Achieving Purity of Thought

At the beginning of parshat Tzav, the Torah relates Hashem’s command to the Kohanim concerning the laws of the korban “olah” (a sacrifice that was fully consumed on the altar): “Tzav et Aharon v’et banav laymor – zot torat ha’olah…relate the following instructions to Aaron and his descendants – this is the law of the burnt offering.” (Vayikra, 6:1-2).

Rashi picks up on the use of the word “tzav” rather than the more common “emor” or “daber,” and states that “tzav” connotes “zeruz,” or diligence. Why must the Kohanim be particularly diligent about the korban olah? Rashi explains that, according to the Tanna Rabbi Shimon, the korban olah represents a greater loss of income – “chisaron kis” – to kohanim than other korbanot since, with the korban olah, the kohanim only receive the hides, while with other korbanot, they receive both the hides and the meat (incidentally, the source for our modern day phrase “out-of-pocket” comes from the phrase “chisaron kis”).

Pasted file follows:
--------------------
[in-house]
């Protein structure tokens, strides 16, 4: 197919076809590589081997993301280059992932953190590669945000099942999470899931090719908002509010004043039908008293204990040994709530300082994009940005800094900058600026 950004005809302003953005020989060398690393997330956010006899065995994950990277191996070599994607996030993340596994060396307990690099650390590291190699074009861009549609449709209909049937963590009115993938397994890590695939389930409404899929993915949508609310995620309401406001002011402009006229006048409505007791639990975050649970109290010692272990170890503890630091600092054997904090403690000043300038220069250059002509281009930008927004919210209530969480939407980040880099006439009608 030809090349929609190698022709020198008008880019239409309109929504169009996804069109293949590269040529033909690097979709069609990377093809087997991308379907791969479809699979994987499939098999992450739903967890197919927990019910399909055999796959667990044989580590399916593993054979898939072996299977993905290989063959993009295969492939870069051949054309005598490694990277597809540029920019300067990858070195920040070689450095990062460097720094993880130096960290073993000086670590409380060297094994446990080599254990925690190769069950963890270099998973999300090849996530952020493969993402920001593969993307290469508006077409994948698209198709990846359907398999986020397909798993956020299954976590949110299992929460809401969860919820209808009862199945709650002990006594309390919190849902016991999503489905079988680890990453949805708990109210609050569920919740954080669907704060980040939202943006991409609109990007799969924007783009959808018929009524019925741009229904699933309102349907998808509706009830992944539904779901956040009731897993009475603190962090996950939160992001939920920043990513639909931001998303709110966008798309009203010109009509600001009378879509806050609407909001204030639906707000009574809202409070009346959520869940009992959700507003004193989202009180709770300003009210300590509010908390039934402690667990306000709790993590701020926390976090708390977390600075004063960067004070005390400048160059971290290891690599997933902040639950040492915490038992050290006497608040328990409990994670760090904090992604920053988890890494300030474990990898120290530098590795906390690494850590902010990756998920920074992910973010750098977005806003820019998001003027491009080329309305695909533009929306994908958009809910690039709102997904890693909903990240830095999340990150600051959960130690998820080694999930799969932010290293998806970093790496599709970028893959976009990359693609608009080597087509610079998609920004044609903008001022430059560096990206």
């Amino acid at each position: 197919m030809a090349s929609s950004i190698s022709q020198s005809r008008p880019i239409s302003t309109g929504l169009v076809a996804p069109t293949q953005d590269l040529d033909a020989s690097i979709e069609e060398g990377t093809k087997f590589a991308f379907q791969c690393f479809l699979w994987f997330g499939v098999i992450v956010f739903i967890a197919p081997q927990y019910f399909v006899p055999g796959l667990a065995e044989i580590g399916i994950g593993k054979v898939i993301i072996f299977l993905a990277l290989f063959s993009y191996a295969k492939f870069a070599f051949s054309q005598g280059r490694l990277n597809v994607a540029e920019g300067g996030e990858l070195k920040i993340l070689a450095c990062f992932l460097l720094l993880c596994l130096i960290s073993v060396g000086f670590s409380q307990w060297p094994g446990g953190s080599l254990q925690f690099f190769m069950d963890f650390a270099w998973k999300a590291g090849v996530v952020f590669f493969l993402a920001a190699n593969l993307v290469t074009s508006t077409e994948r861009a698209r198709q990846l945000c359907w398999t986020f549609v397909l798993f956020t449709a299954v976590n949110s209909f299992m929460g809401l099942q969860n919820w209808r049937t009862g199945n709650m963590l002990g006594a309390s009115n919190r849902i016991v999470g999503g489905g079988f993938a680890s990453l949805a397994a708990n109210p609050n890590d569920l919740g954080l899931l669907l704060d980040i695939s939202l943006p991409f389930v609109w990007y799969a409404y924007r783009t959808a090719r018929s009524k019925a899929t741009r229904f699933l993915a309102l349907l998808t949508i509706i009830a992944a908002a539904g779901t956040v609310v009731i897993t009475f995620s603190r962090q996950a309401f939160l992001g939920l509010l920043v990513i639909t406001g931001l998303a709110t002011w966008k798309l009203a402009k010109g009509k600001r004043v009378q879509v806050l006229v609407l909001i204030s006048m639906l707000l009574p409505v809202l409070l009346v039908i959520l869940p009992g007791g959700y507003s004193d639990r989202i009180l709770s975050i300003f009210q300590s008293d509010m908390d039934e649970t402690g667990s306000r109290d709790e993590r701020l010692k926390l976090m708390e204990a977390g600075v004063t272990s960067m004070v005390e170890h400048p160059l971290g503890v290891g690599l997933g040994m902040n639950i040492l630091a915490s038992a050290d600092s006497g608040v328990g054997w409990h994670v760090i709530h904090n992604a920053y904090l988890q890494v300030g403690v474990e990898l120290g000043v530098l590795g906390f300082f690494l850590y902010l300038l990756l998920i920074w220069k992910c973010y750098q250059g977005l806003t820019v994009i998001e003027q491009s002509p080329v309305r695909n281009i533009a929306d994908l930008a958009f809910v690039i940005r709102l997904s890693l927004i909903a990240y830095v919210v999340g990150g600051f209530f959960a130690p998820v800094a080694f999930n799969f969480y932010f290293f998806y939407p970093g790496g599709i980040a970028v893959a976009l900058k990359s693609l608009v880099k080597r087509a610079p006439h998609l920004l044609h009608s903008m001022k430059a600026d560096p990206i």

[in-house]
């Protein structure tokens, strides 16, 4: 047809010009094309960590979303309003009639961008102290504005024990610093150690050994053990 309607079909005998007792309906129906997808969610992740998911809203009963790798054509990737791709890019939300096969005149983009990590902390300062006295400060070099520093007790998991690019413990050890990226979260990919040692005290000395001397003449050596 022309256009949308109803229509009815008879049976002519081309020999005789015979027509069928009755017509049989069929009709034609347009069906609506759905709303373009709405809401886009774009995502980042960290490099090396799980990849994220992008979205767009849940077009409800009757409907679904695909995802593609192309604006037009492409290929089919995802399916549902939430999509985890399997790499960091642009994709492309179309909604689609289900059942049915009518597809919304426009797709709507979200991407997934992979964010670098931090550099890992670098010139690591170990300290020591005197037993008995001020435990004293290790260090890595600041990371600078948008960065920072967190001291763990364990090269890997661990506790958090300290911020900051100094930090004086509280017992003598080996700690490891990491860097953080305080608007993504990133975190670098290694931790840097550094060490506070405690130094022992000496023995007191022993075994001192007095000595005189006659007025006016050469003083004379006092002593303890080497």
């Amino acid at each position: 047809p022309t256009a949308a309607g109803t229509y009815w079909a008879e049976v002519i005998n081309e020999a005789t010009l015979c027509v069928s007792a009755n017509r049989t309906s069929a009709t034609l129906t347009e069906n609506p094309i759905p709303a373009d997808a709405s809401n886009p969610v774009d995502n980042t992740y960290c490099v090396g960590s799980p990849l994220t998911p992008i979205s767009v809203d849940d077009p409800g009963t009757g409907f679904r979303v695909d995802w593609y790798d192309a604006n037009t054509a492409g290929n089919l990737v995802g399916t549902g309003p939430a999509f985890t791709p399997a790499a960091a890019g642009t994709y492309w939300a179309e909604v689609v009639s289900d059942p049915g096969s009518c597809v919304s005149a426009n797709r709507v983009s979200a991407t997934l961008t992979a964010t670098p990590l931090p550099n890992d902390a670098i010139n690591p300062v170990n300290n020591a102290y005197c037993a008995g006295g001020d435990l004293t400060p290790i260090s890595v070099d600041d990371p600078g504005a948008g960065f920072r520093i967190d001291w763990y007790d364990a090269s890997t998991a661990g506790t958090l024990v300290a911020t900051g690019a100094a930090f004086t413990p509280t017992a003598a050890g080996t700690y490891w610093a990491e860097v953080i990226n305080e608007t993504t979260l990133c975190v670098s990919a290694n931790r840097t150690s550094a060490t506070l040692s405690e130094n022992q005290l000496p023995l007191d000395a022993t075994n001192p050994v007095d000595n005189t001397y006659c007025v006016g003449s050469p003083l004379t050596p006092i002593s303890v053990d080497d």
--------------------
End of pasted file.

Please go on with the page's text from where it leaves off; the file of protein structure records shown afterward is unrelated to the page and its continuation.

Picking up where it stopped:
As brought down in Parperei Torah, the Chiddushei Harim - Yitzchak Meir Alter, the first Rebbe of the Ger Hasidic dynasty – seeks to interpret the phrase “chisaron kis” metaphorically.

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